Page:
Ari Brown double set jazzes up Café Logan


Lou Foglia

Jazz saxophonist Ari Brown and bassist Yousef Israel play at Café Logan in Hyde Park, 915 E. 60th St., for a taped broadcast for Chicago jazz radio station 90.9FM WDCB. Brown and Israel played two sets that night.

By Arts & Culture Editor

Many of the jazz greats have died, leaving their records as the only way fans can keep their work alive. However, that is not quite the case in Chicago, where native multi-instrumentalist Ari Brown, 70, played a two-part set with bassist Yousef Israel on Nov. 18 at Café Logan, 915 E. 60th St.

Over the years, many legends have graced the stages of dimly lit, smoky jazz lounges. In the late 1940s and the early 1950s, Charlie “Bird” Parker and Dizzy Gillespie created bebop and changed the way musicians played jazz for the rest of time. Jazz artists such as Pharoah Sanders and Sun Ra helped turn jazz into a cosmic force of experimental textures—jazz that is felt and not heard. Brown is a modern example of the spectacle of pure musical expression that is live jazz.

The set, which was being recorded for a later broadcast by Chicago’s 90.9 FM WDCB station, started with Brown playing a soft number on the flute, an instrument not often associated with the musician known for his saxophone and piano playing.

Brown and Israel’s set took off when the pair played Brown’s rendition of the jazz standard “In a Sentimental Mood” composed by Duke Ellington. The pair only played a handful of notes before the crowd recognized the classic and began to applaud. Like any talented musician should, Brown made the song—which appears on his 2013 album Groove Awakening—his own. Brown’s version is somber, inspiring soft sways from audience members, most of whom sat just in front of him. However, Brown breathed life into the tune with his fast-paced gallops from note to note, mimicking the style of John Coltrane, who played with Ellington on the most popular recording of the song.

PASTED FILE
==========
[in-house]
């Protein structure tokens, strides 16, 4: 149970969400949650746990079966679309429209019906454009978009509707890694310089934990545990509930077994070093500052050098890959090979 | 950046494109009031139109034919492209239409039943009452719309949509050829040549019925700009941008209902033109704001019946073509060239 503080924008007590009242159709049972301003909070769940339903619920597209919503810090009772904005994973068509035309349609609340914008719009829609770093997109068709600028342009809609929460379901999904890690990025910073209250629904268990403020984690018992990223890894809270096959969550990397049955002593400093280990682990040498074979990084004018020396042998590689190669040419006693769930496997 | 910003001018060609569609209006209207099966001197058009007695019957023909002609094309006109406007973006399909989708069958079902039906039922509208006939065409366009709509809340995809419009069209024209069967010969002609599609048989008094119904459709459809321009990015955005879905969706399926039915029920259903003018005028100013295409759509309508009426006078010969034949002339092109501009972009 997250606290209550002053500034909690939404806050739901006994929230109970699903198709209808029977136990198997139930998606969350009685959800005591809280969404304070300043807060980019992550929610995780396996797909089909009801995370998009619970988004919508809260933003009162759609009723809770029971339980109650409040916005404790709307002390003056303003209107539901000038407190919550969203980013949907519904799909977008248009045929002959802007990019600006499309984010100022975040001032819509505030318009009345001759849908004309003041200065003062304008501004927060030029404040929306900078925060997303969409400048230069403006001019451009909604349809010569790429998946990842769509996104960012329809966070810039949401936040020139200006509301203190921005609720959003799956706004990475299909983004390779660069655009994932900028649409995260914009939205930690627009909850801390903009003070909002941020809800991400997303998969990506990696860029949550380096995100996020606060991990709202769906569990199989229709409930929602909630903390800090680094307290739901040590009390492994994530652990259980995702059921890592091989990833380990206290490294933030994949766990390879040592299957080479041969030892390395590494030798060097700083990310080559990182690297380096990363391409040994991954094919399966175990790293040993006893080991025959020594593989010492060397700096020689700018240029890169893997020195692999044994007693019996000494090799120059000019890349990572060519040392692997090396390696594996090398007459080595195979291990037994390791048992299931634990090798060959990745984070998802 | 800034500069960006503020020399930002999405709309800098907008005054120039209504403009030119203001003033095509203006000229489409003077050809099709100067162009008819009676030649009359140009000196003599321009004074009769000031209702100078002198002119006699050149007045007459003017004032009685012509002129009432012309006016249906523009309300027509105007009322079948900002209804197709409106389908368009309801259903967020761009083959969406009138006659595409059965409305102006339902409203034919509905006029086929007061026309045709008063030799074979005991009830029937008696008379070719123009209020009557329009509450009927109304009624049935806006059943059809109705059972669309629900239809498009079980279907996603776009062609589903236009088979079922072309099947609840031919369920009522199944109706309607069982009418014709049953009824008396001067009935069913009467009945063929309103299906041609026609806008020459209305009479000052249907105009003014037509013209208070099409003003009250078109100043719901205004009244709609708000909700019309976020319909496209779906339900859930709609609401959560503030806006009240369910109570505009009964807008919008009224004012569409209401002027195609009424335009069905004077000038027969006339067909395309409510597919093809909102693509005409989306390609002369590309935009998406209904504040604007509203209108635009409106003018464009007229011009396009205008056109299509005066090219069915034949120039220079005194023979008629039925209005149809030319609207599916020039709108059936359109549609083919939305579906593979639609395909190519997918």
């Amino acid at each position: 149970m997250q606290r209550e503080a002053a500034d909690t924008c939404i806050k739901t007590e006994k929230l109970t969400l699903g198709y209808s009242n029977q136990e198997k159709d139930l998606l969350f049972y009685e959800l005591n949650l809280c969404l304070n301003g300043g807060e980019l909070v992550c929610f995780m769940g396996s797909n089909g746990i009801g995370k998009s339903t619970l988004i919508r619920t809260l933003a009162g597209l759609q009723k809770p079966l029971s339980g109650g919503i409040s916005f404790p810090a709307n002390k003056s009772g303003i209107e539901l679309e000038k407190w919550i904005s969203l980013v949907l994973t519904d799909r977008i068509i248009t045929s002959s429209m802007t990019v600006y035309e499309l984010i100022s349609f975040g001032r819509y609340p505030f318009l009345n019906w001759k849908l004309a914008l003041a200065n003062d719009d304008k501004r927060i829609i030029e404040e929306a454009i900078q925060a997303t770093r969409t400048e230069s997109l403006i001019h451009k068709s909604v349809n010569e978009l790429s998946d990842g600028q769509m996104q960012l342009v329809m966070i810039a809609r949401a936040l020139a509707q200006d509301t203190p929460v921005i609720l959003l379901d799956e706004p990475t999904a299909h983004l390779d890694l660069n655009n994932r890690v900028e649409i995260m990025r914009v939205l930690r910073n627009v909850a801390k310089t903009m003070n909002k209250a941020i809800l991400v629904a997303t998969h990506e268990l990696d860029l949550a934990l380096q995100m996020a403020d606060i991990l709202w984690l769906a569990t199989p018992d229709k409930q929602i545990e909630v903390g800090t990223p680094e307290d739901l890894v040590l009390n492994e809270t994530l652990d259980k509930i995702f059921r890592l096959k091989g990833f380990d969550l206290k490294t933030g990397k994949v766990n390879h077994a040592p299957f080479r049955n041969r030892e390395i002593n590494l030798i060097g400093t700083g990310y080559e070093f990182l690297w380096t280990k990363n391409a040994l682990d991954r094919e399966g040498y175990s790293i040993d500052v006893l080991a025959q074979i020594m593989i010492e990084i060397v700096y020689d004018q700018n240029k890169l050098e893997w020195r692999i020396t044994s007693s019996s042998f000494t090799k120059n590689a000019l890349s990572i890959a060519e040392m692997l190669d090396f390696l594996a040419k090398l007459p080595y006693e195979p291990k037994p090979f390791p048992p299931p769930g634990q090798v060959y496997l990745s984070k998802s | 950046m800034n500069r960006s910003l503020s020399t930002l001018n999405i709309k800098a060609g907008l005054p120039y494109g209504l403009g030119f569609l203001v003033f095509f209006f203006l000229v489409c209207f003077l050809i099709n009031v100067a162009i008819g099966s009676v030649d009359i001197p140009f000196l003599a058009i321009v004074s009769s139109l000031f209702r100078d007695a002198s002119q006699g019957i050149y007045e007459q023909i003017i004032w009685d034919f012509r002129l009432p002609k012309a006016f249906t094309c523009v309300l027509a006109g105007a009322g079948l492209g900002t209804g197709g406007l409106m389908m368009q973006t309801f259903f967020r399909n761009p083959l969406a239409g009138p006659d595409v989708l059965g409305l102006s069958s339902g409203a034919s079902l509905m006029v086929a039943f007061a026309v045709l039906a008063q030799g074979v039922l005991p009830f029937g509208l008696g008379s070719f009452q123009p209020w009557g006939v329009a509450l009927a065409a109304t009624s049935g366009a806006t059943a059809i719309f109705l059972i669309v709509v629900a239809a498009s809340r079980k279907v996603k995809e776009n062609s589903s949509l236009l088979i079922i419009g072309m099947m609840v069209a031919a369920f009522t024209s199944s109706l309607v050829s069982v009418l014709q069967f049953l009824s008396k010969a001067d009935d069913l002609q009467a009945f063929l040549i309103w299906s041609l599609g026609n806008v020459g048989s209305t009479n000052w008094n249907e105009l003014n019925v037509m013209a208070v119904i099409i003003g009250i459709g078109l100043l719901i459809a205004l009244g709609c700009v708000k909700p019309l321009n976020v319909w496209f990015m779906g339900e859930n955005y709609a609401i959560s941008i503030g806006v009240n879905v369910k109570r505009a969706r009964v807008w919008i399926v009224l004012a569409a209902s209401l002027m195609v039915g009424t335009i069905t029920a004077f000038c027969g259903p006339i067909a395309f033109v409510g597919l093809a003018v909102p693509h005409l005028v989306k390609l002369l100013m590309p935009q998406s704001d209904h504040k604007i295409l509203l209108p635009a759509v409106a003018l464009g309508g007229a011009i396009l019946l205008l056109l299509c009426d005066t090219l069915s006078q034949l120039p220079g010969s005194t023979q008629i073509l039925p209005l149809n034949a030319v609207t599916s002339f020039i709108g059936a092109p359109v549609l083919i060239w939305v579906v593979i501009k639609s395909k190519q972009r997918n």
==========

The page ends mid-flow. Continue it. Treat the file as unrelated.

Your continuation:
Brown then altered the mood by playing some of his own material, such as “3bop 4 Mal,” which showcases the post-bop playing style Brown uses with his quintet. Such songs called for a string of solos from both Brown and Israel, at times converging into dual freestyles. Israel would travel up and down the fret board of his double bass, sometimes passing it for a tight ping sound. Meanwhile, Brown would take off into another solo, shaking his shoulders and grooving to his own tune, fingers flailing about the keys almost too fast for the sound to escape.

The second set of the night continued in a very similar fashion—with the exception of two songs—with Brown at the piano combining the sounds of a symphonic pianist and the pounding chords of Thelonious Monk. Aside from the break between sets, Israel acted as the backbone of the performance, and there was hardly a moment when he was not plucking his double bass.

Brown completed the double set with “Rahsaan in the Serengeti,” playing both a tenor saxophone and soprano saxophone at the same time, something he is known well for doing, which commanded many cheers from the audience. With a saxophone in both hands, Brown made the golden wind instruments flutter and wail, matching the cheers coming from the seated crowd at Café Logan.

Brown and Israel walked out and greeted their crowd after the set, shaking hands and giving hugs to certain members of the audience, showing that Brown is still very much in touch with his Chicago roots.

A two-piece arrangement is not commonplace, but Brown and Israel proved that two is more than enough to get the job done and that great jazz can still be seen live today.

Brown’s show was part of a series at Café Logan held the third Tuesday every month.